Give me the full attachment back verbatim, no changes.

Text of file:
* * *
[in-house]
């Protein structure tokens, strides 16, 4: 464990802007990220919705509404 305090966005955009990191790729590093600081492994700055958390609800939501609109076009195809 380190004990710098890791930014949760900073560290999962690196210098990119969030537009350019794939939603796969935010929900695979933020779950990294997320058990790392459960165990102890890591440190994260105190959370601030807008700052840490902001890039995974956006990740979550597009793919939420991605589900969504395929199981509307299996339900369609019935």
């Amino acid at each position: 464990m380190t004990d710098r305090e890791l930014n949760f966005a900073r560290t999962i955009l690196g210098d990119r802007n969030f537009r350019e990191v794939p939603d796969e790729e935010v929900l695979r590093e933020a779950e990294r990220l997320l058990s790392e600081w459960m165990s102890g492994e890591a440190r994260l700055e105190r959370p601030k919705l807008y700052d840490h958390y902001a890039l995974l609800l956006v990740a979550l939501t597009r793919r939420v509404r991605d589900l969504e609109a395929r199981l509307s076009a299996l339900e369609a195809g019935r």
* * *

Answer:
[in-house]
């Protein structure tokens, strides 16, 4: 464990802007990220919705509404 305090966005955009990191790729590093600081492994700055958390609800939501609109076009195809 380190004990710098890791930014949760900073560290999962690196210098990119969030537009350019794939939603796969935010929900695979933020779950990294997320058990790392459960165990102890890591440190994260105190959370601030807008700052840490902001890039995974956006990740979550597009793919939420991605589900969504395929199981509307299996339900369609019935």
């Amino acid at each position: 464990m380190t004990d710098r305090e890791l930014n949760f966005a900073r560290t999962i955009l690196g210098d990119r802007n969030f537009r350019e990191v794939p939603d796969e790729e935010v929900l695979r590093e933020a779950e990294r990220l997320l058990s790392e600081w459960m165990s102890g492994e890591a440190r994260l700055e105190r959370p601030k919705l807008y700052d840490h958390y902001a890039l995974l609800l956006v990740a979550l939501t597009r793919r939420v509404r991605d589900l969504e609109a395929r199981l509307s076009a299996l339900e369609a195809g019935r």